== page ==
Everybody loves a deal, right? But there are some things that aren’t worth supersizing. Click ahead for a look at which items you should stock up on, and which you should buy only as you need them.
Toilet paper and other paper products: Buy a lot
Stock up on these paper products for two reasons: If your home is like most American households, you probably go through plenty of them, and the cost per roll drops significantly when you buy a lot of them at once.
Sample savings: 43%, according to Consumer Reports, which found Kleenex tissues for 63 cents per 100 sheets at Costco.
Toothbrushes and toothpaste: Buy a lot
Value packs of toothbrushes and toothpaste provide nice discounts from the per-item price, and your dentist has probably suggested that you change out your toothbrush on a regular basis. Plus, it’s always good to have extras on hand for visitors.
Sample savings: More than 35%. A 7.8-ounce tube of Colgate can cost nearly $4 at a grocery or drugstore, but you can find four-tube packs for around $10 at warehouse stores.
Flour: Buy a little
Flour can go rancid, so unless you’re a regular baker, it’s best to buy it only as you need it. Flour is easy to find in bulk bins, so check there and buy just what you need for a particular recipe.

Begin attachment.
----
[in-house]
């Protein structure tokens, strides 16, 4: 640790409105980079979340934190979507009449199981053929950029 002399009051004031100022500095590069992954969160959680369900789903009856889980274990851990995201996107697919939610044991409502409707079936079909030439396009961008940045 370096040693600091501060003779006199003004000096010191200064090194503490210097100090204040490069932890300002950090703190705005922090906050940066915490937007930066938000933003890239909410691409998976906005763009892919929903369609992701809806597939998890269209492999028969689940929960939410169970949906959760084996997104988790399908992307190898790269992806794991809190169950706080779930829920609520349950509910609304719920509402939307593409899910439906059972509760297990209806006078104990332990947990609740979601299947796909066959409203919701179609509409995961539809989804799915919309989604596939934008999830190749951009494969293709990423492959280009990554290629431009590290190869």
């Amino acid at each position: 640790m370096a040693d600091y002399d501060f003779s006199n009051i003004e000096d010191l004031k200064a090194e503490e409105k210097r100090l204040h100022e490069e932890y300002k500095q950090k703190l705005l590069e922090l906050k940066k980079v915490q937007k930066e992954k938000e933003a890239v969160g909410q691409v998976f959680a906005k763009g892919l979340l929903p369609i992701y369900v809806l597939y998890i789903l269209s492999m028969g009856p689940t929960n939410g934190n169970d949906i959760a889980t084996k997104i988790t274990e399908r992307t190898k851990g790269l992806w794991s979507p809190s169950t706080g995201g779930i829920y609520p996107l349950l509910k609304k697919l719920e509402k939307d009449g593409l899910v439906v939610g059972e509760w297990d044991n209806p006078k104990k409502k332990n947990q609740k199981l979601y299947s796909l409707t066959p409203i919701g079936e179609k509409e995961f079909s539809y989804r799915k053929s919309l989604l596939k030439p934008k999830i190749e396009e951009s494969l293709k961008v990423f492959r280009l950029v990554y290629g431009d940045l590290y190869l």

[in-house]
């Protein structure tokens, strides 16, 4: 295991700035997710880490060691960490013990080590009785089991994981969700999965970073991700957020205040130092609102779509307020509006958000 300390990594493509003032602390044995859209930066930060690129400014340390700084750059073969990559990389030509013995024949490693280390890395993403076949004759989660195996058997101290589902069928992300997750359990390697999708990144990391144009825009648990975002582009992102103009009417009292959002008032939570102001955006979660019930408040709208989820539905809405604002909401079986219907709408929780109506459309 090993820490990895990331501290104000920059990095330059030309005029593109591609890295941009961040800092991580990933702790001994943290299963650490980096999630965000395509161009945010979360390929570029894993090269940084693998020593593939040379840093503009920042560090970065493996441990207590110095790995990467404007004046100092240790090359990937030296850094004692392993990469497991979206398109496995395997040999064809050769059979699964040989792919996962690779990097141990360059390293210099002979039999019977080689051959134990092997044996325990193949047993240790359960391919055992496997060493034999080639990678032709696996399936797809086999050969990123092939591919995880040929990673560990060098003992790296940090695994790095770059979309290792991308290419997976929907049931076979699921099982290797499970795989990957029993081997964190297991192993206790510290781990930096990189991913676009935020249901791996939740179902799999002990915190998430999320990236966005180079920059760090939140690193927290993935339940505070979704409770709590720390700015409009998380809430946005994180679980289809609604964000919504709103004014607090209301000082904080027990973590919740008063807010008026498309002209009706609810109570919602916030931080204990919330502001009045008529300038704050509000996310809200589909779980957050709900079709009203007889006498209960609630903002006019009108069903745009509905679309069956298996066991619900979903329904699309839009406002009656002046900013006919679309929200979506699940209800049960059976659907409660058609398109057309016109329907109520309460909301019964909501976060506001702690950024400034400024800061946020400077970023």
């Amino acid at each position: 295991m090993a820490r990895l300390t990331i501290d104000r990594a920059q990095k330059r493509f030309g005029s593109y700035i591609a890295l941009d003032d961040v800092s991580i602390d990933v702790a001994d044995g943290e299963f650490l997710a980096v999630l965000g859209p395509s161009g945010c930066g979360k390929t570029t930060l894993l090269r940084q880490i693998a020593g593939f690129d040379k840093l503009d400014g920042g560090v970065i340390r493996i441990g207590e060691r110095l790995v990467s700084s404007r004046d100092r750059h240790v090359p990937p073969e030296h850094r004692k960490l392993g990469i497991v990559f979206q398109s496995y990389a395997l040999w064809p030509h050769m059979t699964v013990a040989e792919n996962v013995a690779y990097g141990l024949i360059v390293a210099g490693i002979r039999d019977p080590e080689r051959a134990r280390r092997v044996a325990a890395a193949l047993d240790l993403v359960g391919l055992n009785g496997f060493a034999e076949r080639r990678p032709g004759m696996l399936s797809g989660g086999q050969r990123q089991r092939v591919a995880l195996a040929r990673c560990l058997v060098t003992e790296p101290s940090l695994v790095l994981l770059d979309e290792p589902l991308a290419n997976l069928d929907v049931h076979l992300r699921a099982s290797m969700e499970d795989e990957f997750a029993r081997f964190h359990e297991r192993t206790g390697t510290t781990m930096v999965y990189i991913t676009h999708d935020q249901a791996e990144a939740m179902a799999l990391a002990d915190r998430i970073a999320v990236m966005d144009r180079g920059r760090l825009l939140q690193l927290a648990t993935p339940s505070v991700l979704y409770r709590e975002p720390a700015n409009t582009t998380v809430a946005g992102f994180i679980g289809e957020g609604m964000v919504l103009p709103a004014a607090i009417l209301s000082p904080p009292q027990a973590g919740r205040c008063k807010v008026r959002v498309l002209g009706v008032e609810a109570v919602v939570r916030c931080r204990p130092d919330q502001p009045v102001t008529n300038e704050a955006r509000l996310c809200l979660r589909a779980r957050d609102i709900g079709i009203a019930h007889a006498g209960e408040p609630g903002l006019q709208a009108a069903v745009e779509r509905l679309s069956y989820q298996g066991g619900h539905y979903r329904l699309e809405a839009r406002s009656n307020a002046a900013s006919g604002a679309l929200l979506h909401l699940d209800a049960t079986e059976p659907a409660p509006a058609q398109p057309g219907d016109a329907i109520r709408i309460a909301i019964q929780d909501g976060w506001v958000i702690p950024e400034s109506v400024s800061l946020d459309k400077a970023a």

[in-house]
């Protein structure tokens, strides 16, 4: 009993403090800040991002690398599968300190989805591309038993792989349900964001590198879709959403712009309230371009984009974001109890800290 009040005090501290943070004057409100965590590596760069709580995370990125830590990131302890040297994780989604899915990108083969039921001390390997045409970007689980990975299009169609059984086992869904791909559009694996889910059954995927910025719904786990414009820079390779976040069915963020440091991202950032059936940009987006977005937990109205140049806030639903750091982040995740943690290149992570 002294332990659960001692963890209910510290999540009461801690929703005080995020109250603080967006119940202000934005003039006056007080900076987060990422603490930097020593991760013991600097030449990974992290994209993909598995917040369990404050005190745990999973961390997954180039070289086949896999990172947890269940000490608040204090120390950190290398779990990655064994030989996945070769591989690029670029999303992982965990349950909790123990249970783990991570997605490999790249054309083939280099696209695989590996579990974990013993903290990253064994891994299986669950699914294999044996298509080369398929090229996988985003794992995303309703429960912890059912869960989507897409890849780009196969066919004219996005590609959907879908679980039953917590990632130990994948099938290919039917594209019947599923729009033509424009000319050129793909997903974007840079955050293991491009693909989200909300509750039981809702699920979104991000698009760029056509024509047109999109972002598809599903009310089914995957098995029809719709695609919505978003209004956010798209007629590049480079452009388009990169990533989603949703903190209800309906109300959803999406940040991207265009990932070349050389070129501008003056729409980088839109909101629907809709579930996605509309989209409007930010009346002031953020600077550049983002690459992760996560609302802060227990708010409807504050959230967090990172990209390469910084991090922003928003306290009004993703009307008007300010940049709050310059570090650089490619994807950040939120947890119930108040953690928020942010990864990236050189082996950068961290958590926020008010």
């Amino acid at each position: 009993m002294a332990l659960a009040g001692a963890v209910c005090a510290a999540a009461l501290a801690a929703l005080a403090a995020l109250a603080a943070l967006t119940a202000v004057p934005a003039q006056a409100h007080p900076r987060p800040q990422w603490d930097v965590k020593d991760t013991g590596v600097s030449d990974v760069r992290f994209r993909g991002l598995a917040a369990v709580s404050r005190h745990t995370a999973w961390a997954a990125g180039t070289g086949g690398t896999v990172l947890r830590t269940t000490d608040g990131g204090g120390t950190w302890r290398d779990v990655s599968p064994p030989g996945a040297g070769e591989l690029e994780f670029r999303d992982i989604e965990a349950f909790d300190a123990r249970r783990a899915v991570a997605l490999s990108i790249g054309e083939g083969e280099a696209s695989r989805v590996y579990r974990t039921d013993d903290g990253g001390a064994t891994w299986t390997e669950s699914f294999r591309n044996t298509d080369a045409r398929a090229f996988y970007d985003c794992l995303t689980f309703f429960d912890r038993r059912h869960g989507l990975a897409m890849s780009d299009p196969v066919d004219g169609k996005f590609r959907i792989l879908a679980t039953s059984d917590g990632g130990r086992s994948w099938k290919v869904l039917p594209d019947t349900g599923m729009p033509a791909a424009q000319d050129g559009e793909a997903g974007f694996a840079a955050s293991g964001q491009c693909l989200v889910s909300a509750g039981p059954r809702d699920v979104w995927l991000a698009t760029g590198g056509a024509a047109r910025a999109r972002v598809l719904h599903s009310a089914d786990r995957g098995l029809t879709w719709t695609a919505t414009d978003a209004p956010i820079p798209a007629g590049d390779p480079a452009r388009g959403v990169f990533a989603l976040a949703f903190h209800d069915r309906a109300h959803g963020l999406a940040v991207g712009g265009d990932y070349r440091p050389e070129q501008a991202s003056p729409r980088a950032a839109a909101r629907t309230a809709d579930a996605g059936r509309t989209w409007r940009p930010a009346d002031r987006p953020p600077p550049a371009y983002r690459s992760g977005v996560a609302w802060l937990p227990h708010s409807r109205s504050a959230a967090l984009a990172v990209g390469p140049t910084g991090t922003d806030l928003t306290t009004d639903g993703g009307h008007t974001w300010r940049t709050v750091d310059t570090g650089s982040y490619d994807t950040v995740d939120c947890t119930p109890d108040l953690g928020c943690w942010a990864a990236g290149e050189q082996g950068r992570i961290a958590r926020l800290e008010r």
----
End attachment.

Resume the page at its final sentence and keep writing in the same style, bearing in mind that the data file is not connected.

Sample savings: 11%. A 5-pound bag of all-purpose flour costs about $2.25 at a grocery store; you can get 25 pounds for less than $10 if you’re baking for the masses.
Batteries and light bulbs: Buy a lot
Value-sized packages almost always give you a discount on the per-item cost, and you’ll be glad you stocked up when a bulb burns out or the TV remote stops working. Determine the types of batteries you use around your home, and check your light fixtures to see the bulb wattage, then stock up on each type.
Sample savings: 63%. Consumer Reports rates batteries as one of the items you can save most on. Duracell AA batteries were 33 cents per battery at Costco, 63% cheaper than at supermarkets.
Cooking oil: Buy a little
It can go bad within one to three months of opening the bottle, so don’t buy a gallon of oil unless you plan to do a lot of deep frying.
Sample savings: 50%. A 24-ounce bottle of canola oil would cost about $3, while 160 ounces (1.25 gallons) would be about $10. That is a lot of french fries.
Check out the entire list here: http://money.msn.com/debt-management/best-and-worst-groceries-to-buy-in-bulk